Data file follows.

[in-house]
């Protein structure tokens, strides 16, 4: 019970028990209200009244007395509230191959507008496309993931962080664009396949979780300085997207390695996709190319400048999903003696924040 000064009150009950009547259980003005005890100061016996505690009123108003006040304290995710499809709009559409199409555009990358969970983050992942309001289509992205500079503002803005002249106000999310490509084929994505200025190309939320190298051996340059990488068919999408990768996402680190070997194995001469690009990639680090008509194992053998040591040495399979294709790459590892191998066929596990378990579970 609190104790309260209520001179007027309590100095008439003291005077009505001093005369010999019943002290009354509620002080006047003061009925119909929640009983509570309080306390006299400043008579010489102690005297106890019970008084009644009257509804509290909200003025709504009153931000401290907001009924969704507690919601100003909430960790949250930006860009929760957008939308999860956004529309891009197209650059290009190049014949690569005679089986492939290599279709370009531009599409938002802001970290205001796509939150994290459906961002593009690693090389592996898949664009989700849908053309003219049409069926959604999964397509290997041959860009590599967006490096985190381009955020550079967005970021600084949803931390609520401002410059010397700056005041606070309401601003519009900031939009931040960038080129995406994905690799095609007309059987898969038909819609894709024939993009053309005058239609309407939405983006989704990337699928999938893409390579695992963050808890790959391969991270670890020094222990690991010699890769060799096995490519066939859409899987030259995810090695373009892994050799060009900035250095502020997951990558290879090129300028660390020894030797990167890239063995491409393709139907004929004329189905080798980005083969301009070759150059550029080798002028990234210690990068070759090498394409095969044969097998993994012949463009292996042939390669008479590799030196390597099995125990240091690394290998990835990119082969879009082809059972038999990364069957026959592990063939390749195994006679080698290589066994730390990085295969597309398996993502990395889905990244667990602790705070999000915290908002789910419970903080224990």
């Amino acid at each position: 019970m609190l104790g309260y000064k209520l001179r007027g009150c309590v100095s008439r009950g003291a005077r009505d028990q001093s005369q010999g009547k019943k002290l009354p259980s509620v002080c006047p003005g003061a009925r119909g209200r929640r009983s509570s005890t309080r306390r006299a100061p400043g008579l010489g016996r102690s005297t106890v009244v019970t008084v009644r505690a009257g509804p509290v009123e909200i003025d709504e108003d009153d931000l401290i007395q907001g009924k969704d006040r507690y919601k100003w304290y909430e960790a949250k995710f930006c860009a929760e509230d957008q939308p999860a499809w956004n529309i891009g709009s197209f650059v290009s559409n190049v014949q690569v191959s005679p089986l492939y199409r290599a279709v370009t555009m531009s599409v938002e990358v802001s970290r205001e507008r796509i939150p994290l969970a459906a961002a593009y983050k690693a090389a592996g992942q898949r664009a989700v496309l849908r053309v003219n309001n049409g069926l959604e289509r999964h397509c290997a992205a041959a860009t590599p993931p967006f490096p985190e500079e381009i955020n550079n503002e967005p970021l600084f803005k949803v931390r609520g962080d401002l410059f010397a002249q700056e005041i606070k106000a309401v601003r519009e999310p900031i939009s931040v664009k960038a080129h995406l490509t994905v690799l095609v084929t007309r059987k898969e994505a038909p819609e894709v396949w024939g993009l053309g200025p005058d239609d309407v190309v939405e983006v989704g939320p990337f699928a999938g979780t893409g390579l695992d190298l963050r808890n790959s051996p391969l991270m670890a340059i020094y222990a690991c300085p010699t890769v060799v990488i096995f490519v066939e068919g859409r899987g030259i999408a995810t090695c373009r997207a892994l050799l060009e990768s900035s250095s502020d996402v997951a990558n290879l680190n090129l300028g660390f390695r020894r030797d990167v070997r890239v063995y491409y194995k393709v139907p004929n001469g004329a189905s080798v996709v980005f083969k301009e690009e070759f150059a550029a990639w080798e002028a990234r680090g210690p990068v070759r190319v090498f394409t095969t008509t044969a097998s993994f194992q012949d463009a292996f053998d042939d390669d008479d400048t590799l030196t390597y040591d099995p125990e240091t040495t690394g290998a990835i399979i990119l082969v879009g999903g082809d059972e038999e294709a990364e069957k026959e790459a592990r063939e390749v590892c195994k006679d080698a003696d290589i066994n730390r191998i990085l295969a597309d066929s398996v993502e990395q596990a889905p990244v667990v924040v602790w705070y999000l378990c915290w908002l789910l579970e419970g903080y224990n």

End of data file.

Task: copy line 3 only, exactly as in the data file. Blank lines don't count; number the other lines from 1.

């Amino acid at each position: 019970m609190l104790g309260y000064k209520l001179r007027g009150c309590v100095s008439r009950g003291a005077r009505d028990q001093s005369q010999g009547k019943k002290l009354p259980s509620v002080c006047p003005g003061a009925r119909g209200r929640r009983s509570s005890t309080r306390r006299a100061p400043g008579l010489g016996r102690s005297t106890v009244v019970t008084v009644r505690a009257g509804p509290v009123e909200i003025d709504e108003d009153d931000l401290i007395q907001g009924k969704d006040r507690y919601k100003w304290y909430e960790a949250k995710f930006c860009a929760e509230d957008q939308p999860a499809w956004n529309i891009g709009s197209f650059v290009s559409n190049v014949q690569v191959s005679p089986l492939y199409r290599a279709v370009t555009m531009s599409v938002e990358v802001s970290r205001e507008r796509i939150p994290l969970a459906a961002a593009y983050k690693a090389a592996g992942q898949r664009a989700v496309l849908r053309v003219n309001n049409g069926l959604e289509r999964h397509c290997a992205a041959a860009t590599p993931p967006f490096p985190e500079e381009i955020n550079n503002e967005p970021l600084f803005k949803v931390r609520g962080d401002l410059f010397a002249q700056e005041i606070k106000a309401v601003r519009e999310p900031i939009s931040v664009k960038a080129h995406l490509t994905v690799l095609v084929t007309r059987k898969e994505a038909p819609e894709v396949w024939g993009l053309g200025p005058d239609d309407v190309v939405e983006v989704g939320p990337f699928a999938g979780t893409g390579l695992d190298l963050r808890n790959s051996p391969l991270m670890a340059i020094y222990a690991c300085p010699t890769v060799v990488i096995f490519v066939e068919g859409r899987g030259i999408a995810t090695c373009r997207a892994l050799l060009e990768s900035s250095s502020d996402v997951a990558n290879l680190n090129l300028g660390f390695r020894r030797d990167v070997r890239v063995y491409y194995k393709v139907p004929n001469g004329a189905s080798v996709v980005f083969k301009e690009e070759f150059a550029a990639w080798e002028a990234r680090g210690p990068v070759r190319v090498f394409t095969t008509t044969a097998s993994f194992q012949d463009a292996f053998d042939d390669d008479d400048t590799l030196t390597y040591d099995p125990e240091t040495t690394g290998a990835i399979i990119l082969v879009g999903g082809d059972e038999e294709a990364e069957k026959e790459a592990r063939e390749v590892c195994k006679d080698a003696d290589i066994n730390r191998i990085l295969a597309d066929s398996v993502e990395q596990a889905p990244v667990v924040v602790w705070y999000l378990c915290w908002l789910l579970e419970g903080y224990n």